The Doors : How we did it!

So I promised an instructional How To, and I’m following up on my promise, even though (I’ll admit it) nothing went as smoothly as we planned. We’re still installing doors and not a single one has gone up without some sort of problem. Aaron loves life right now. But anyway, here goes:

Mom bought us 5 doors – one of which was “pre-bored” for a lockset. Meaning the holes were there for installing a door knob. The other 4 were not pre-bored, so we used the pre-bored door as a pattern.  We traced the circle for the knob (seen here) after making sure that the strike plates on our door frames were 36″ from the floor. The strike plate is the part of the door knob that is drilled into the door frame. You want to make sure that your new door knobs will line up with the strike plate when you close the door.

Meanwhile, I used the deadlatch of one of our new knobs to cut a pattern out of paper. The deadlatch is the part that sticks out of the door and catches in the strike plate.

Then we took the door outside and placed it on our super professional construction worker sawhorses.

I lined up my little paper-made pattern so that it was level with the circular knob pattern – the middle of it being 36″ from the floor, and traced around it.

When all our patterns were drawn, Aaron drilled a small hole all the way through the center of the circle pattern.

Then he attached the hole saw to the end of his drill.

He lined it up with the pattern we drew and DRILLED BABY DRILLED. Important note: do not drill all the way through with the hole saw. Use your hole saw to saw half way through the door, then turn the door over, line your drill up with the hole you made and drill out the other half.

We learned this the hard way (more on that later).

Then, Aaron lined up a paddle bit with the center of the side template. We started with a 3/4 paddle bit but after the first door, we moved up to a 7/8 because it fit the deadlatch a bit better.

Drill all the way through to create the hole that the deadlatch is inserted into.

Next, we turned the door on its side and scored the traced pattern with a box knife.


Mom showed us how to chisel. Turn the chisel to a 45 degree angle and tap it with  a hammer. The point of this step is to take out a little bit of wood so the deadlatch will lie flush with the side of the door.

See? Aaron quickly went pro at chiseling.

Meanwhile, I was inside removing the old doors by unscrewing the hinges and scoring around them with a box knife. Homeowners, do a favor for the people who will own your house after you: DON’T PAINT OVER STUFF. Ughhhh. Anyway, once I’d scored around the hinge, I just gently tugged on each door till it came off the wall.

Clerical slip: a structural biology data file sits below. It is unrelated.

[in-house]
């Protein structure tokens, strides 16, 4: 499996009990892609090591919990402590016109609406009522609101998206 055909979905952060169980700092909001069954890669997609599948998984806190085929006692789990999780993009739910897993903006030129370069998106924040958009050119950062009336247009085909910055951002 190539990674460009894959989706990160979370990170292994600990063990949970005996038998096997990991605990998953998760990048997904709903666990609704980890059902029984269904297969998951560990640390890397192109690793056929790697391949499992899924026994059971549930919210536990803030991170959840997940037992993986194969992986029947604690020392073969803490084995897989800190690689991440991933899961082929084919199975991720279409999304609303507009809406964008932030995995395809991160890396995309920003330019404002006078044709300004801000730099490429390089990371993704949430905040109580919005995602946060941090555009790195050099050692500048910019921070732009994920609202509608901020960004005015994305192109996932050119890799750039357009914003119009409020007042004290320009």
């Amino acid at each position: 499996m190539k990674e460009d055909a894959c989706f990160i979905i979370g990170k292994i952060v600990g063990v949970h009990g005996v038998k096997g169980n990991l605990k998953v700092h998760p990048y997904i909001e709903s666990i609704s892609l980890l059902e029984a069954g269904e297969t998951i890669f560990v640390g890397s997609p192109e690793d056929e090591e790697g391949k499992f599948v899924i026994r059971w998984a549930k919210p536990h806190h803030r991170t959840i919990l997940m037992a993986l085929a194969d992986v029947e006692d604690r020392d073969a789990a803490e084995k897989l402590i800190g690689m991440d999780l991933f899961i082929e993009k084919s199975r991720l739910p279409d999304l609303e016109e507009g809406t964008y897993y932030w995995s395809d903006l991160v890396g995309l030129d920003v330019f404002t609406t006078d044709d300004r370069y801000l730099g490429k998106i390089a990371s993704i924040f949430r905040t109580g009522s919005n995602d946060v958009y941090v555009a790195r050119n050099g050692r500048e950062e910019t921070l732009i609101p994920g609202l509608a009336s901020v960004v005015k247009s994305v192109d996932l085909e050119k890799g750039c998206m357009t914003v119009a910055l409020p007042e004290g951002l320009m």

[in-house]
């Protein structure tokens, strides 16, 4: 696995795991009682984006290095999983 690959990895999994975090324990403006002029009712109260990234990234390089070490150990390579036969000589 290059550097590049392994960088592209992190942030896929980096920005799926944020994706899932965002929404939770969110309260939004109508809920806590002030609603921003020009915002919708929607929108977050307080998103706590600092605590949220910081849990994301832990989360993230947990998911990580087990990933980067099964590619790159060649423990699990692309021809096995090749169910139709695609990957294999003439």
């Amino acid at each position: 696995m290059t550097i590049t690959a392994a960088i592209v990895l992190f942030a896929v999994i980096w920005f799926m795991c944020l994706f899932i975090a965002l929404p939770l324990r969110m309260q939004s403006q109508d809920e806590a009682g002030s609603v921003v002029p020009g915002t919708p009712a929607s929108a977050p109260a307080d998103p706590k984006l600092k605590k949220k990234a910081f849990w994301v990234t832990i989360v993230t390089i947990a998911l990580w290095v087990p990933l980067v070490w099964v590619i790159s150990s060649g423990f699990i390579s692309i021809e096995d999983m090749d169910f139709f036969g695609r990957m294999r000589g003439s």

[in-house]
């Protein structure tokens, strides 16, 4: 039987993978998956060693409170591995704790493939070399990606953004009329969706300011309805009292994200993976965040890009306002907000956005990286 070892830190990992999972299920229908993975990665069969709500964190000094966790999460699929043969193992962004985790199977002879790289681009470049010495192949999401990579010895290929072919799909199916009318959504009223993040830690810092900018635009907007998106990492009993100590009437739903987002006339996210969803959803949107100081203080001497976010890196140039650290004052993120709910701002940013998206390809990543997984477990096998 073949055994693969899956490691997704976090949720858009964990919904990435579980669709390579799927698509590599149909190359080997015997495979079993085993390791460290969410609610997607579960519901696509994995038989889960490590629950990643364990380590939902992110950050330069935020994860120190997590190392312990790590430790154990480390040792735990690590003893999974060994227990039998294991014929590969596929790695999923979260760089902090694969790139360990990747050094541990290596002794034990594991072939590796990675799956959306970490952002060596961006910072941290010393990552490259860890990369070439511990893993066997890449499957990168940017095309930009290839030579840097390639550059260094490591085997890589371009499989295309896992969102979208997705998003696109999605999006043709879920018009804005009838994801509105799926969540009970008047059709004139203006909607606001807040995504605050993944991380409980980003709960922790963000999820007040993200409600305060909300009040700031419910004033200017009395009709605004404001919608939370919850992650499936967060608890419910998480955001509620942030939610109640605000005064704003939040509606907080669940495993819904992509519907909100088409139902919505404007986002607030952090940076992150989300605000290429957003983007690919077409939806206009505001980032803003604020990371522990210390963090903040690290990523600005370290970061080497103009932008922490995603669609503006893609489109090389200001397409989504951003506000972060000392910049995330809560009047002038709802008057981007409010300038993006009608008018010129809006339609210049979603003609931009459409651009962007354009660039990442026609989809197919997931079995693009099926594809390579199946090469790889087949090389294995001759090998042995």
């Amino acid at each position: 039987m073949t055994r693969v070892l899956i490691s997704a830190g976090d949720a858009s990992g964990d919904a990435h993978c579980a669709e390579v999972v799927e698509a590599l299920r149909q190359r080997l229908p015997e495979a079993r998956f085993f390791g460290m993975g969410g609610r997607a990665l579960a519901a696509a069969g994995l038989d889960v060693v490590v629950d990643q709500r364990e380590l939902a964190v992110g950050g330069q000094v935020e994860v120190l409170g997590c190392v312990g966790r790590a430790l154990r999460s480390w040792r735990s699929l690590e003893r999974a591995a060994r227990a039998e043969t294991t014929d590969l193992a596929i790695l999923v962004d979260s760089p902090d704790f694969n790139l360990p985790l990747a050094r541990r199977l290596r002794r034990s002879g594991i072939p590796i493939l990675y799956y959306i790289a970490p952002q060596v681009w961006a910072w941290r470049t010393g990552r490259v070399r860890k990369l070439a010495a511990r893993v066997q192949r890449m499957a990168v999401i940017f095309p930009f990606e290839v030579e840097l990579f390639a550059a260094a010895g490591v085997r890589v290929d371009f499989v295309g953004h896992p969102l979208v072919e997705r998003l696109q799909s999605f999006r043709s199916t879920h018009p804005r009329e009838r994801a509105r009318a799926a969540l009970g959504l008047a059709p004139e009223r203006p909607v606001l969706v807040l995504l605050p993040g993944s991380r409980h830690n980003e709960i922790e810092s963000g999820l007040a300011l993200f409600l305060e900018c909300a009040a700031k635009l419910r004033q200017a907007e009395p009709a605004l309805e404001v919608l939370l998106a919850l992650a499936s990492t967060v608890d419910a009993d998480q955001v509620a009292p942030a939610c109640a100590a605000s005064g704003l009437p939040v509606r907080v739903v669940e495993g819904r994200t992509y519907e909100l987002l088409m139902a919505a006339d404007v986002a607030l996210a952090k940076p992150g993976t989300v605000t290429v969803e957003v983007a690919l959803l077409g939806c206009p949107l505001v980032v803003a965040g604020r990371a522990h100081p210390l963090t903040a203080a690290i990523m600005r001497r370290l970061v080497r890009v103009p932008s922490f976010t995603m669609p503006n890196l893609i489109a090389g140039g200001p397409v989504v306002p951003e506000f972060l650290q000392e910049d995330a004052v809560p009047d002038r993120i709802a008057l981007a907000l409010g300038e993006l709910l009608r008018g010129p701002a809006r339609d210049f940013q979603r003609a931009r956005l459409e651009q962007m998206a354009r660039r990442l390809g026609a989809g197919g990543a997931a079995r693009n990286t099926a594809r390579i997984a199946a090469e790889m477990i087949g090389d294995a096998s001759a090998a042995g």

And immediately removed the rusted, painted old hinges. Note that the hinge area has been chiseled out so that the hinge will lie flush with the door frame.

Time to hinge! We lined up the new hinges where the previous ones had been.

Aaron screwed in one screw on the top hinge and one at the bottom, then we lined the new door up with it. Insert something under the door to hold it up and keep it from dragging across the floor- we used a piece of cardboard.

Once the door was in place, he put one more screw in the door too, so that, technically, the door was up. But for the door to fit the frame properly, we needed the hinges to lie flush with the door as well as the frame.

So we traced around the hinge, unscrewed it and took the door down.

And just like the step where we chiseled out the spot for the deadlatch, we scored the traced area with a box knife and chiseled it out.

Hinges went back in, and the doors went back up! You’d think that was it, right? Oh, no. Here, we learned a new problem.
The doors still didn’t fit. As a matter of fact, the door frames were about a 1/4 inch narrower than the door. All the doors. And all the door frames.
Aaron tried using a planer to take some of the extra door off since it was obvious sanding wouldn’t do the trick. A planer is like a cheese grater for wood. But using the planer while the door was on its hinges still wasn’t enough.
So we took the door off the hinges again and Aaron really put his back into it. Check out that technique!
Twenty minutes later, he’d taken enough off the door to put it back up so we could install the knobs.
The door was now up and ready to be painted. (Note: it probably makes more sense to paint the trim and doors before you install them, but we made the decision to install first. It paid off, since we ended up sanding and planing the doors and frames and would’ve had to repaint anyway.)
There you have it. One down, eight to go. Sheesh. Can everyone PLEASE leave a comment telling Aaron how awesome and handy and hardworking he is? Because my incessant praise isn’t enough to cover it.
Have you ever installed doors? If so, did you have so many…..obstacles?

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